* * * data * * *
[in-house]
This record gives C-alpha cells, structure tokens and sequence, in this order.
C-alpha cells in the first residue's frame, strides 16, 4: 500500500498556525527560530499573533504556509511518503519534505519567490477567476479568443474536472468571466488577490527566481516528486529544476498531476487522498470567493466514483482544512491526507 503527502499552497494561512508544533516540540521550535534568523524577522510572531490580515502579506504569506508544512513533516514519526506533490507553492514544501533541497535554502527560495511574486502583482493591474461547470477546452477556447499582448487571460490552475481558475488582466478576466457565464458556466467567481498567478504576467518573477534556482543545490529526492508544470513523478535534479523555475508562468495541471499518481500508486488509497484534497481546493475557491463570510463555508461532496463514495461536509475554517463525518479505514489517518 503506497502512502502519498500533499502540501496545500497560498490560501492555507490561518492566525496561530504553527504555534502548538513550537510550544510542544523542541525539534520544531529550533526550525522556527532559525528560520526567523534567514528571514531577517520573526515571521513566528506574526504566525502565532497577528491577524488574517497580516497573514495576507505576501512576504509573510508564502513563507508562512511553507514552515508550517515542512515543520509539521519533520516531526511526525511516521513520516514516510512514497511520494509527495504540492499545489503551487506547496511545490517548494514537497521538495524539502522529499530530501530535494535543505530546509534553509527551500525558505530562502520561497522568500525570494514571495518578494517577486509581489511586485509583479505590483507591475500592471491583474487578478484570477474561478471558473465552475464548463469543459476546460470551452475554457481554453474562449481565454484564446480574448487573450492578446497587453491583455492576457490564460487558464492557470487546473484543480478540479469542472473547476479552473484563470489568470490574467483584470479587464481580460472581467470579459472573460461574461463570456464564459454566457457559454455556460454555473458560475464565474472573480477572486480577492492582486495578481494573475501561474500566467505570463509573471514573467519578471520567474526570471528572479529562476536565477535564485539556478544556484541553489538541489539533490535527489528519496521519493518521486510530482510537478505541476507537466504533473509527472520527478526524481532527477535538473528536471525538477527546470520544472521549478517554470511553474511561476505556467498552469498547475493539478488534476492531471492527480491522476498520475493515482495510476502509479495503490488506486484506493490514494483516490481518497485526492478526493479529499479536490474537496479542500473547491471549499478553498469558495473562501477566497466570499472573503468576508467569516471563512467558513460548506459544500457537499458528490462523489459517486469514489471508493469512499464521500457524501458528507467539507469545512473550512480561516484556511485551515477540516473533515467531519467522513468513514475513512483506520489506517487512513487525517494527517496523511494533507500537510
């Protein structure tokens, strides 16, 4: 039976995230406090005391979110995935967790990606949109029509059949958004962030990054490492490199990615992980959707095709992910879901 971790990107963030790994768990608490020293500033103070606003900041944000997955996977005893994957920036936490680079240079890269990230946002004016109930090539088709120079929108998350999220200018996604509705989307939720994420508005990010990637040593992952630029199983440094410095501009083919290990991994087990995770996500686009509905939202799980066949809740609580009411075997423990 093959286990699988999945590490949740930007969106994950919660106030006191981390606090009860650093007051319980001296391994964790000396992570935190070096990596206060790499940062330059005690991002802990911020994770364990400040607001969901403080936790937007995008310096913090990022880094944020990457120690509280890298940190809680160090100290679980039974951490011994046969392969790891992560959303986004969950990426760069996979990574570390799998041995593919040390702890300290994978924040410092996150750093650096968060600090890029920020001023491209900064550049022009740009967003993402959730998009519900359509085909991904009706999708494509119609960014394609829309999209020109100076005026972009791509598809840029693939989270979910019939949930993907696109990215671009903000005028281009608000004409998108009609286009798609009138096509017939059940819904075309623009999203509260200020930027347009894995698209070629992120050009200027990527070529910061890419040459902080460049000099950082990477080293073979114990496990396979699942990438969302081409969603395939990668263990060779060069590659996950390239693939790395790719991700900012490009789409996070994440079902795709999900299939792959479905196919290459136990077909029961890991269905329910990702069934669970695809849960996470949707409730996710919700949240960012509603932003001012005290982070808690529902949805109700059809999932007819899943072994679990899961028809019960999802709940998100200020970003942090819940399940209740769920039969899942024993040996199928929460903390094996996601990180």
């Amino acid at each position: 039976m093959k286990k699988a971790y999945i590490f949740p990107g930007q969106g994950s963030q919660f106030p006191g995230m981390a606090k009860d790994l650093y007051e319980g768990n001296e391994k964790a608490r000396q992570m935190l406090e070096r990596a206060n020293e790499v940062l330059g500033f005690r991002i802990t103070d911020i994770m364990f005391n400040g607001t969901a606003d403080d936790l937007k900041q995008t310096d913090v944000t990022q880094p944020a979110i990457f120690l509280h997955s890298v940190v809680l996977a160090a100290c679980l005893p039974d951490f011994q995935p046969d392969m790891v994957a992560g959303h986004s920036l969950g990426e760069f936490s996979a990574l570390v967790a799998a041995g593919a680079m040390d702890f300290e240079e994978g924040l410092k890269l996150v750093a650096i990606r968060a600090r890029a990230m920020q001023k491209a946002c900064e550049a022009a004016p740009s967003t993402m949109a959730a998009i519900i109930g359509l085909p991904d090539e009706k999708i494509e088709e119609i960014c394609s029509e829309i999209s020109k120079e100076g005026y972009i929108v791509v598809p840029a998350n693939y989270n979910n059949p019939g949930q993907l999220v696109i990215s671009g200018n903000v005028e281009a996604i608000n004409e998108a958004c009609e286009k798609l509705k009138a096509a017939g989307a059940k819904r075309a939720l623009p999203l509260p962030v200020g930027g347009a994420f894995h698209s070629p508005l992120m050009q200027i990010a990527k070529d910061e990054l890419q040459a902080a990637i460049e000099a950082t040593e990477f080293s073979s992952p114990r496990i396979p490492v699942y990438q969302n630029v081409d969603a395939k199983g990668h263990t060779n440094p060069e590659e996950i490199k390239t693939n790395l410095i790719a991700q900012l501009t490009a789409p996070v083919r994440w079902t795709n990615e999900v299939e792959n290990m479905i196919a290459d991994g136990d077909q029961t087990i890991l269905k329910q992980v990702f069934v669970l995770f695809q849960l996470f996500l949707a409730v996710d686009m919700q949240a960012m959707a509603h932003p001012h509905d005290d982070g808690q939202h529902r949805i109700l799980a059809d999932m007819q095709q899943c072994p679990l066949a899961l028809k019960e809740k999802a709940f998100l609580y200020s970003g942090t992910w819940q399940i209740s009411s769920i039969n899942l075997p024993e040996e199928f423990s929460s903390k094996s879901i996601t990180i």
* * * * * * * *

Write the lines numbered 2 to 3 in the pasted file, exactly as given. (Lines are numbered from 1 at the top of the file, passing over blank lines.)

This record gives C-alpha cells, structure tokens and sequence, in this order.
C-alpha cells in the first residue's frame, strides 16, 4: 500500500498556525527560530499573533504556509511518503519534505519567490477567476479568443474536472468571466488577490527566481516528486529544476498531476487522498470567493466514483482544512491526507 503527502499552497494561512508544533516540540521550535534568523524577522510572531490580515502579506504569506508544512513533516514519526506533490507553492514544501533541497535554502527560495511574486502583482493591474461547470477546452477556447499582448487571460490552475481558475488582466478576466457565464458556466467567481498567478504576467518573477534556482543545490529526492508544470513523478535534479523555475508562468495541471499518481500508486488509497484534497481546493475557491463570510463555508461532496463514495461536509475554517463525518479505514489517518 503506497502512502502519498500533499502540501496545500497560498490560501492555507490561518492566525496561530504553527504555534502548538513550537510550544510542544523542541525539534520544531529550533526550525522556527532559525528560520526567523534567514528571514531577517520573526515571521513566528506574526504566525502565532497577528491577524488574517497580516497573514495576507505576501512576504509573510508564502513563507508562512511553507514552515508550517515542512515543520509539521519533520516531526511526525511516521513520516514516510512514497511520494509527495504540492499545489503551487506547496511545490517548494514537497521538495524539502522529499530530501530535494535543505530546509534553509527551500525558505530562502520561497522568500525570494514571495518578494517577486509581489511586485509583479505590483507591475500592471491583474487578478484570477474561478471558473465552475464548463469543459476546460470551452475554457481554453474562449481565454484564446480574448487573450492578446497587453491583455492576457490564460487558464492557470487546473484543480478540479469542472473547476479552473484563470489568470490574467483584470479587464481580460472581467470579459472573460461574461463570456464564459454566457457559454455556460454555473458560475464565474472573480477572486480577492492582486495578481494573475501561474500566467505570463509573471514573467519578471520567474526570471528572479529562476536565477535564485539556478544556484541553489538541489539533490535527489528519496521519493518521486510530482510537478505541476507537466504533473509527472520527478526524481532527477535538473528536471525538477527546470520544472521549478517554470511553474511561476505556467498552469498547475493539478488534476492531471492527480491522476498520475493515482495510476502509479495503490488506486484506493490514494483516490481518497485526492478526493479529499479536490474537496479542500473547491471549499478553498469558495473562501477566497466570499472573503468576508467569516471563512467558513460548506459544500457537499458528490462523489459517486469514489471508493469512499464521500457524501458528507467539507469545512473550512480561516484556511485551515477540516473533515467531519467522513468513514475513512483506520489506517487512513487525517494527517496523511494533507500537510